Breathing techniques are a form of breathwork used to improve well-being by reducing your stress response and easing anxiety. Next time you’re feeling stressed, there are 10 calming breathing exercises for anyone to try. Learn how to use breathing techniques to ease stress and anxiety. Read more in Verywell.
People living with attention deficit hyperactivity disorder (ADHD),chronic pain, long COVID, sleep disorders, eating disorders and nutritional deficiencies, and other complex conditions can experience brain fog. There are different ways to manage brain fog, depending on its cause. Read more in Verywell.
Unchecked feelings of frustration and anger can be unhealthy. They can also be associated with a higher risk of heart disease, especially among women. Coping is possible. Read more in Psych Central.
A lack of willpower is not a moral failing. It is also not permanent. Willpower is like a muscle or any other skill that can be worked and strengthened. Here’s how you can develop more willpower. Read more in Psych Central.
Loss and grief can be severely overwhelming experiences, especially if you wonder if what you feel is natural. The processing of grief and loss varies for each person. Everyone expresses their emotions differently; there’s no “right” or ” wrong” way. But knowing what to expect and what to do when grieving may help you or a loved one cope. Read more in Psych Central.
Procrastination is characterized by delaying work on a task that requires completion. While it’s not a mental health disorder, procrastination can cause psychological distress. Frequent procrastination may negatively affect your personal, school, or work lives. This article will discuss the types of procrastination, what causes them, the negative impacts, and how to overcome procrastination. Read more in Verywell.
Guided visualization can help a person control their thoughts and remain in the present. If you have anxiety, guided visualization may be particularly helpful, although anyone may find guided visualization helpful. Read more in Psych Central.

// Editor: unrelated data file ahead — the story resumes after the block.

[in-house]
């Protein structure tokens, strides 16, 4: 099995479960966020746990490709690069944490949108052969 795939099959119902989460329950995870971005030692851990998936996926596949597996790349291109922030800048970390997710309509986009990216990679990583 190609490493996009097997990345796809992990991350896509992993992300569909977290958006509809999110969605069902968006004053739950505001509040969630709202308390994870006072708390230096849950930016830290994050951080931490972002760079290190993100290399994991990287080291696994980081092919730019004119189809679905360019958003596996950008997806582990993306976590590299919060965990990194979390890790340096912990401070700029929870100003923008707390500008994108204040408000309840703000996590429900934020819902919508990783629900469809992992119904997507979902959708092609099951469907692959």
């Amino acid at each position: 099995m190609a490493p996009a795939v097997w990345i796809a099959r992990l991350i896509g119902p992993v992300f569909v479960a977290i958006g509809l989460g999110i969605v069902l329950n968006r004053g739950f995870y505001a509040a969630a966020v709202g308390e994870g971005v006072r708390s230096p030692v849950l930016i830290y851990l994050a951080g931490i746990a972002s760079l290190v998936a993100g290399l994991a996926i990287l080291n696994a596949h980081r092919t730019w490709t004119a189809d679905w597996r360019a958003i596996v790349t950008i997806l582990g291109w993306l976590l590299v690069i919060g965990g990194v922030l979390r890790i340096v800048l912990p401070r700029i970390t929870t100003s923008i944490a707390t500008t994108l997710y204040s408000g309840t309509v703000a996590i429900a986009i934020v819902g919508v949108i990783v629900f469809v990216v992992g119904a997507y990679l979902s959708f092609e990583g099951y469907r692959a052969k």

When American psychologist Dr. Robert Plutchik devised the wheel of emotions, he provided a tool to dissect our emotions and understand them better. You can use the emotion wheel to develop a stronger and more compassionate bond with yourself and others. Read more in Goalcast.
Learning to manage time effectively is important, and can help you in your personal life, at work, and many other areas of your life. But what is it exactly, and how can you incorporate effective time management practices into your life? Let’s start with the basics. Read more in Goalcast.
Stress is our body's natural physical and mental response to challenges or changes. It may help you overcome obstacles and push yourself to new levels of personal growth. When your body’s stress response system starts dysfunctioning, though, the same feelings can become barriers and limit your ability to perform at your best. Research has even shown that stress can trigger or aggravate several conditions and impair the functioning of different body systems. Read more in Verywell.
Overwhelming as it may feel, reducing and preventing stress with stress management practices is possible. Learn why stress management is essential and the skills you can build to combat acute or chronic stress. Read more in Verywell.
Enabling behaviors can encourage unhelpful habits and behaviors, even if it’s unknowingly. But supporting behaviors can empower a loved one to recover. Read more in Psych Central.
Experts agree that self-care journaling can help you cope with stressful feelings, practice mindfulness, develop healthier daily habits, and explore your creative side. To help you begin journaling, we narrowed down the best self-care journals across categories, including gratitude, habit tracking, and guided prompt journals. Read more in Health.
Catastrophizing is the tendency to assume the worst-case scenario is the most likely scenario or thinking a situation is worse than it really is. Also called catastrophic thinking, it is a type of distorted thinking or cognitive distortion. Read more in Verywell.